Her Majesty said: ‘What have we here?’ at which point Maxwell Jr explained that it was a Japanese custom, when presented to royalty, to disport in such a manner. On his account, the Queen expertly changed the subject and asked: ‘How’s it going with the Mirror?’ At that point Maxwell was bidding for it, and Ian told the monarch he thought his father’s bid would succeed. According to him, the Queen replied: ‘I do hope so.’ Was she, too, taken in?
In fact, the Queen is almost the only person of global significance who does not appear in this book paying personal homage to Maxwell during his pomp as a global publishing magnate. Perhaps the most astonishing example is Preston’s description of Maxwell’s 65th birthday party in June 1988 at his Oxford mansion Headington Hill Hall (which he rented from the local council).
The Band of the Coldstream Guards marched across the lawn. Robert and Betty Maxwell made their entrance to a fanfare from herald trumpeters. Telegrams of congratulations from President Reagan and Prime Minister Thatcher were read out. The Labour leader Neil Kinnock — who felt obliged to attend such parties, as Maxwell was a long-time Labour Party supporter and former Labour MP — declared: ‘If Bob Maxwell didn’t exist, no one could invent him’ and went on to pay tribute to the birthday boy’s ‘basic convictions of liberty and fairness’.
Almost all of Maxwell’s family were exterminated at Auschwitz, but he escaped and joined the resistance. Pictured: Elizabeth Taylor and Maxwell
Later that evening, Maxwell left the guests to take a congratulatory call from the Soviet Union’s then leader, Mikhail Gorbachev. What could possibly go wrong?
Three years later, the appalling truth about Maxwell’s true attitude to ‘fairness’ would emerge.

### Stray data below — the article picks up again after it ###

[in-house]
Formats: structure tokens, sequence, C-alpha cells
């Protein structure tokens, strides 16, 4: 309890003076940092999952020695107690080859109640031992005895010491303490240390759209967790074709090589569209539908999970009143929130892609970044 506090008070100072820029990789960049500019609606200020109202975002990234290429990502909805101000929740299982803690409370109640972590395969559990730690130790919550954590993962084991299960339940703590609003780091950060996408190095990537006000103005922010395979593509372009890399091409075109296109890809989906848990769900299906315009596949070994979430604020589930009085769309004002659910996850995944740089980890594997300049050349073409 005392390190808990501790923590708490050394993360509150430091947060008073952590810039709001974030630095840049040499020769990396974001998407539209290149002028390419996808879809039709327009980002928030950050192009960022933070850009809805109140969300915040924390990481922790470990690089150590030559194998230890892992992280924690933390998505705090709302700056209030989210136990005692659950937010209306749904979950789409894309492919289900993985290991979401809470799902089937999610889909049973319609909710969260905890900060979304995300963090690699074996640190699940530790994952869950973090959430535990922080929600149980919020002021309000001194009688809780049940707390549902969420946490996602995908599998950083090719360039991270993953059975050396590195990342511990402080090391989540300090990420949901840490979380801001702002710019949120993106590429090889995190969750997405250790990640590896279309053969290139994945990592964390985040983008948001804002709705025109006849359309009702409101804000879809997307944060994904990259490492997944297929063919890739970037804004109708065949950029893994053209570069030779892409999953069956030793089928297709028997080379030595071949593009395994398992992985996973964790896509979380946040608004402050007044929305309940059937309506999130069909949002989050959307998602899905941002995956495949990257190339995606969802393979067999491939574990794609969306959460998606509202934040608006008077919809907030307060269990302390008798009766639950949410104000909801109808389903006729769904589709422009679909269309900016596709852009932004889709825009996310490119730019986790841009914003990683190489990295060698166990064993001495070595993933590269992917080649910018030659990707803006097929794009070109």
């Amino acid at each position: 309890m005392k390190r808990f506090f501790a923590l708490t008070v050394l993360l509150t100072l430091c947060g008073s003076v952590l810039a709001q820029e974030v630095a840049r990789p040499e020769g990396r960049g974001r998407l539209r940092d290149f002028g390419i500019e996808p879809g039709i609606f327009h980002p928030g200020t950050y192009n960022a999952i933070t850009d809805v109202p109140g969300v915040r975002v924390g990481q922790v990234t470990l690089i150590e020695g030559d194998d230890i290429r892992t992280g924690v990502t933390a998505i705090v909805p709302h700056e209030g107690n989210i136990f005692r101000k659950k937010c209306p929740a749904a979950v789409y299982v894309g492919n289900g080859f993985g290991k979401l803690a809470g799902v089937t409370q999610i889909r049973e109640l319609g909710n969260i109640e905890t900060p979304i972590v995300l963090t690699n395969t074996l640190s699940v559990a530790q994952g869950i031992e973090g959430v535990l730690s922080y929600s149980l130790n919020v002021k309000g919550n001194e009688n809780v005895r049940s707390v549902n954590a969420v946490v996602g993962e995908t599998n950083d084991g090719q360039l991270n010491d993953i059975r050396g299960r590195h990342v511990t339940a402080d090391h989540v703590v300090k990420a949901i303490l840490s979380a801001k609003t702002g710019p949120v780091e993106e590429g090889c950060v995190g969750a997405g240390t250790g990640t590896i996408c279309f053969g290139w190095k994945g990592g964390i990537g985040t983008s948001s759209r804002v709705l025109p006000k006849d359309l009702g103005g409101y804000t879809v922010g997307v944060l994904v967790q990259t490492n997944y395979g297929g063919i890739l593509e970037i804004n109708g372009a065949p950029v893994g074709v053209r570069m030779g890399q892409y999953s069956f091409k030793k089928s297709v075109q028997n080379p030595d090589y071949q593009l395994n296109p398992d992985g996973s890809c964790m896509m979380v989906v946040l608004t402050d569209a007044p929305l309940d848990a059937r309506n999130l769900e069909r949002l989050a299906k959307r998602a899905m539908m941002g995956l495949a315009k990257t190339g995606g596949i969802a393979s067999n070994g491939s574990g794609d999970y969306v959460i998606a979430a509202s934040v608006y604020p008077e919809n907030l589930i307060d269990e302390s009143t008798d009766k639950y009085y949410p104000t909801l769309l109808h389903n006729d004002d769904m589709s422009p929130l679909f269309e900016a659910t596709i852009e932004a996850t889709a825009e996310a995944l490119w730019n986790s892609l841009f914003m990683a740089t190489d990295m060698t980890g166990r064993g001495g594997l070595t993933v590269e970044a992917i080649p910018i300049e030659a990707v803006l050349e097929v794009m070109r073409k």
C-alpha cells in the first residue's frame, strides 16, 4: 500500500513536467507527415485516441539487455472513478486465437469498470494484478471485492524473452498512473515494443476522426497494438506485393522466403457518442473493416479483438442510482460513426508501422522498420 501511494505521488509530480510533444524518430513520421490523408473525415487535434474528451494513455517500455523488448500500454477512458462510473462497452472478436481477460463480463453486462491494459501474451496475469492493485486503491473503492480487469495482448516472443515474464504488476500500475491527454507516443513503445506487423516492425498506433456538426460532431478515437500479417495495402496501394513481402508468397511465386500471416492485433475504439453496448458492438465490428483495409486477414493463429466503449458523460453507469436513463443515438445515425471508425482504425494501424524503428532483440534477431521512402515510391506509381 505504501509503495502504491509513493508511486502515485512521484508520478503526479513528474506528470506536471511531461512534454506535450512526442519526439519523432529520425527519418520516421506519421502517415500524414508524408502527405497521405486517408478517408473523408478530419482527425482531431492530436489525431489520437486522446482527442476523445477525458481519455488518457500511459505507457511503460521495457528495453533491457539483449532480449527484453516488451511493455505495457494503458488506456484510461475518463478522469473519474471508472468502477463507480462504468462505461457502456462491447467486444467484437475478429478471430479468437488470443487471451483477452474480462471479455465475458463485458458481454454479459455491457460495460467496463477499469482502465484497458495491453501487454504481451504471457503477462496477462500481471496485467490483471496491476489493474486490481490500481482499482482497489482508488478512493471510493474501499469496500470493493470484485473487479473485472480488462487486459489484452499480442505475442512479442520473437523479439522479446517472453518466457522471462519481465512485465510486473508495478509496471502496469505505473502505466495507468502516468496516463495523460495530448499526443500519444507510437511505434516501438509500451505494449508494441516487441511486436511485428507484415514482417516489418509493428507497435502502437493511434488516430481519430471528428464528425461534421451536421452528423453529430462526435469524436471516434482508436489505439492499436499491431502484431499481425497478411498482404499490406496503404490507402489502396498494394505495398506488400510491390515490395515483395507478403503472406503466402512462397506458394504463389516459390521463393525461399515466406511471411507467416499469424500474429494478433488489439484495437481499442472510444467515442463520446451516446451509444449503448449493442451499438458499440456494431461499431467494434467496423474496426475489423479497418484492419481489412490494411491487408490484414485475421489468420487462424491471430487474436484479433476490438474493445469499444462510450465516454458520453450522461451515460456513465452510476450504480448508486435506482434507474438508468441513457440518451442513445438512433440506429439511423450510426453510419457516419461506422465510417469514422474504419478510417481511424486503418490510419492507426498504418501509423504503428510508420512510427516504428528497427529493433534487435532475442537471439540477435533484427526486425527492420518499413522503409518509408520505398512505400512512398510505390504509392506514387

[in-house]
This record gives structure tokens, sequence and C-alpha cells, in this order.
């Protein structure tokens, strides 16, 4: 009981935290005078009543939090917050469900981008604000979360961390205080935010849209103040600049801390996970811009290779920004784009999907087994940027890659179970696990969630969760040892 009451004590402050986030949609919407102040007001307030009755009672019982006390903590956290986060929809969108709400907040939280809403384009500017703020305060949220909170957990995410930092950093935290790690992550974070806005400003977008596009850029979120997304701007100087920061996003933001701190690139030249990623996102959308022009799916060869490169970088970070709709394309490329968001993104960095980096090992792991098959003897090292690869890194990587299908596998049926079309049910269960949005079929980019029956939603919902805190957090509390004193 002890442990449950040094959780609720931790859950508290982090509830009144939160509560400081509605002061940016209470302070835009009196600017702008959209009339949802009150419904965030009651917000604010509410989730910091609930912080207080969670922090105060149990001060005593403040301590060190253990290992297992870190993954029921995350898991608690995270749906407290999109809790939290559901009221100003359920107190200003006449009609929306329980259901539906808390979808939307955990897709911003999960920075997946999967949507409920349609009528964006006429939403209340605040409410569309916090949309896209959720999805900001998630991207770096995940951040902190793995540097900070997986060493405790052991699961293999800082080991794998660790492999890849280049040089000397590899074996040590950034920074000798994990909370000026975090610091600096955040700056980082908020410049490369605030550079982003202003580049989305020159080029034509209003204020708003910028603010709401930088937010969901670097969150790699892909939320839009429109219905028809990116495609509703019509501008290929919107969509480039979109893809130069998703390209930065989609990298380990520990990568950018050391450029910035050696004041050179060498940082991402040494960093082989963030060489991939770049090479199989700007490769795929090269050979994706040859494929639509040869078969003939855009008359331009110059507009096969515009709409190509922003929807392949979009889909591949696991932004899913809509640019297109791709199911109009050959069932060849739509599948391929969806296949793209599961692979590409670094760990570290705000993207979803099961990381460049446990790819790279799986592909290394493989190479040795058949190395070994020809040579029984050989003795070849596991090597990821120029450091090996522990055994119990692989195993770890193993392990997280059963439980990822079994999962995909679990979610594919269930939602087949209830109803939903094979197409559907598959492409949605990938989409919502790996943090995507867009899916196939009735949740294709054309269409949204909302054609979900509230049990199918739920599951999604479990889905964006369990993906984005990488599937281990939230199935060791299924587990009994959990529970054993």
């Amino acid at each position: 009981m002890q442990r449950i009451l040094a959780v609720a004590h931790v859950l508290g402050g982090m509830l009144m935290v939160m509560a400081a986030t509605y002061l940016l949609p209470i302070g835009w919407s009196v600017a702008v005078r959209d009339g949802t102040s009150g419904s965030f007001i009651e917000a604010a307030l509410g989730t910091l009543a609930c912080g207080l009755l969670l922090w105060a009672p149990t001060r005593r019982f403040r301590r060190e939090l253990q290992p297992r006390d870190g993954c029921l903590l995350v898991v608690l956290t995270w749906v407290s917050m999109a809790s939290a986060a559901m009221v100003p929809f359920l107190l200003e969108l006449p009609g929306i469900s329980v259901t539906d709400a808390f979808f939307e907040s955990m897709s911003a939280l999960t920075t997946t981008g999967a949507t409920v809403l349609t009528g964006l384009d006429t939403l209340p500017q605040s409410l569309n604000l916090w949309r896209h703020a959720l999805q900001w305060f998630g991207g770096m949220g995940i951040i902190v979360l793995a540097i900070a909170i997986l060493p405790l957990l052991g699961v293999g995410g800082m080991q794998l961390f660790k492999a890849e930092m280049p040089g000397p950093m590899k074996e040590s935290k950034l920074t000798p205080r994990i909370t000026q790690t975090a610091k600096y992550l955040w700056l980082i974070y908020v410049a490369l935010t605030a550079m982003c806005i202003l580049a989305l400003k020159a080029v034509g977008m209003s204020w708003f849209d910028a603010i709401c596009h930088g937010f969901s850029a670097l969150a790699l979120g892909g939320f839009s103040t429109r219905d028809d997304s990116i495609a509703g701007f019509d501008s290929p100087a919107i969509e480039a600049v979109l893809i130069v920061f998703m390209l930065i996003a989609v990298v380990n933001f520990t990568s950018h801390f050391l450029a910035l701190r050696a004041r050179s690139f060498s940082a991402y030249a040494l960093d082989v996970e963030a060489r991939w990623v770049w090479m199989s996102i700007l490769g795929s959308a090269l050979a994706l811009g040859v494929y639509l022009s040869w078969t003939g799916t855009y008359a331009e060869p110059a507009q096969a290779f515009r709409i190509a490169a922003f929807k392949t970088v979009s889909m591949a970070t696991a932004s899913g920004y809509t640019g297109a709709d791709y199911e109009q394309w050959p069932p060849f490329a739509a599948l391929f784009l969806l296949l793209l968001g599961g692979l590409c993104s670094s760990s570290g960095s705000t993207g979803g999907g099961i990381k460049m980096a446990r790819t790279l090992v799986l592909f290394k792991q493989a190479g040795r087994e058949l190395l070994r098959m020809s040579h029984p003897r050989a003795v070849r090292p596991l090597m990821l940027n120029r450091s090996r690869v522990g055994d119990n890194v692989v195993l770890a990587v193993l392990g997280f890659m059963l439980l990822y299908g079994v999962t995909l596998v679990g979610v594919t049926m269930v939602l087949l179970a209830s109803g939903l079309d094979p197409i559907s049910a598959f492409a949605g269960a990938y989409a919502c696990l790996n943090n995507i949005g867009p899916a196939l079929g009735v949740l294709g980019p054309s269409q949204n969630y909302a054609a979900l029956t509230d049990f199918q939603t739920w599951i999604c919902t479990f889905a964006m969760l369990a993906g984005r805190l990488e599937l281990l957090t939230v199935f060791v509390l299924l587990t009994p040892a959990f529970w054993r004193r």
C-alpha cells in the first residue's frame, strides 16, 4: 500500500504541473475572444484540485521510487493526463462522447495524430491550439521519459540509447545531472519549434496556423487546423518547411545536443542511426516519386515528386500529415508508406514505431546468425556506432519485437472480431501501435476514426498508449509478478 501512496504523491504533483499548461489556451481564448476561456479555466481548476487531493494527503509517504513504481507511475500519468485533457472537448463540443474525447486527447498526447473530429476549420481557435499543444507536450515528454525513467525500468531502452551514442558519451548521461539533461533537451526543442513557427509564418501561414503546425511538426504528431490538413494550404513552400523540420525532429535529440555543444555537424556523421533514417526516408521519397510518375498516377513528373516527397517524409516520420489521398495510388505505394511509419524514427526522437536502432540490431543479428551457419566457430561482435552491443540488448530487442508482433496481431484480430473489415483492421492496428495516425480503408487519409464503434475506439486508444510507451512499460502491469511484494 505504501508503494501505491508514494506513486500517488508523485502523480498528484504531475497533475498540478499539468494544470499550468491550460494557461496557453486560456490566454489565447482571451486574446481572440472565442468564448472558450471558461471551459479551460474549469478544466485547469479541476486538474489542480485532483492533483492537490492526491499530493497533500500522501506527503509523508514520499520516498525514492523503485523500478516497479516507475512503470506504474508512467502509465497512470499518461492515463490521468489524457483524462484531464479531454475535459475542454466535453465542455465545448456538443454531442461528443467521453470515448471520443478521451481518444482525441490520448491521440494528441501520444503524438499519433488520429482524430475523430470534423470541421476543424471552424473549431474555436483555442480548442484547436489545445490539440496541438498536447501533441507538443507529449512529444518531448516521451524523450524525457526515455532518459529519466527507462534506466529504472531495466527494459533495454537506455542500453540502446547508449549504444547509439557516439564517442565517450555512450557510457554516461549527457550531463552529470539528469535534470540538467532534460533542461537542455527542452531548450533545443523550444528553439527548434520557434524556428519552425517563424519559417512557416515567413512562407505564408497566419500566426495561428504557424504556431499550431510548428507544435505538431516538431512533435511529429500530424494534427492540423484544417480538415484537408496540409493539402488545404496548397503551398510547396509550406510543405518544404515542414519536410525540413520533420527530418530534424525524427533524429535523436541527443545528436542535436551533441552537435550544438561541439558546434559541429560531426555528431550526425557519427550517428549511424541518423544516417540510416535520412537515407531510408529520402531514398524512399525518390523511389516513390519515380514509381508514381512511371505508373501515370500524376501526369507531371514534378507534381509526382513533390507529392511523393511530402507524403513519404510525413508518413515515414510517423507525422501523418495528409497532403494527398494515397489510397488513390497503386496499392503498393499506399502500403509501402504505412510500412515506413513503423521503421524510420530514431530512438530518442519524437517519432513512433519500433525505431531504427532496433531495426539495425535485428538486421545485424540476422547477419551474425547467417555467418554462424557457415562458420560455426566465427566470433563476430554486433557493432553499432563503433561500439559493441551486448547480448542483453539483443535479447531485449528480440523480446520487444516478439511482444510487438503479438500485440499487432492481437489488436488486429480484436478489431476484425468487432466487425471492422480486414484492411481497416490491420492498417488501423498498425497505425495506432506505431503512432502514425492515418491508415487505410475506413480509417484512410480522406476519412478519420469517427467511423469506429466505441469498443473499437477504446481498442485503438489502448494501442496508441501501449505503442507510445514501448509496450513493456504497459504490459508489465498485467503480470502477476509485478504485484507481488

In fact, it was always known to those who had actually dealt with this monstrous man. My father, when an undergraduate, had found holiday employment working for one of Maxwell’s very first businesses, a book wholesaler called Simpkin Marshall, which ‘Captain Bob’ acquired in 1951.
My father was shocked to discover that the firm was selling faulty school textbooks, rejected in this country, in bulk to Africa. When he remonstrated with Maxwell, the emergent tycoon said if he didn’t like it, he could leave. He did.
FALL: THE MYSTERY OF ROBERT MAXWELL by John Preston (Viking £18.99, 352 pp)
But one strength of Preston’s book is that it doesn’t present Maxwell merely as a villain. It emphasises the suffering he endured as a young man, when almost his entire family had been exterminated at Auschwitz (Maxwell, then a Czech named Jan Ludvik Hoch, had escaped and joined the resistance).
Preston recounts how one night Ian Maxwell walked into his father’s bedroom at Headington Hill Hall to find him bending down in front of his vast television, his nose almost touching the screen. It was a documentary showing footage of Jews arriving at Auschwitz, to be divided into two groups — those deemed fit for slave labour, and those sent straight to the gas chambers.
Ian asked: ‘What are you doing?’ His father stood up and said: ‘I’m looking to see if I can spot my parents.’
Yes, this is quite a book.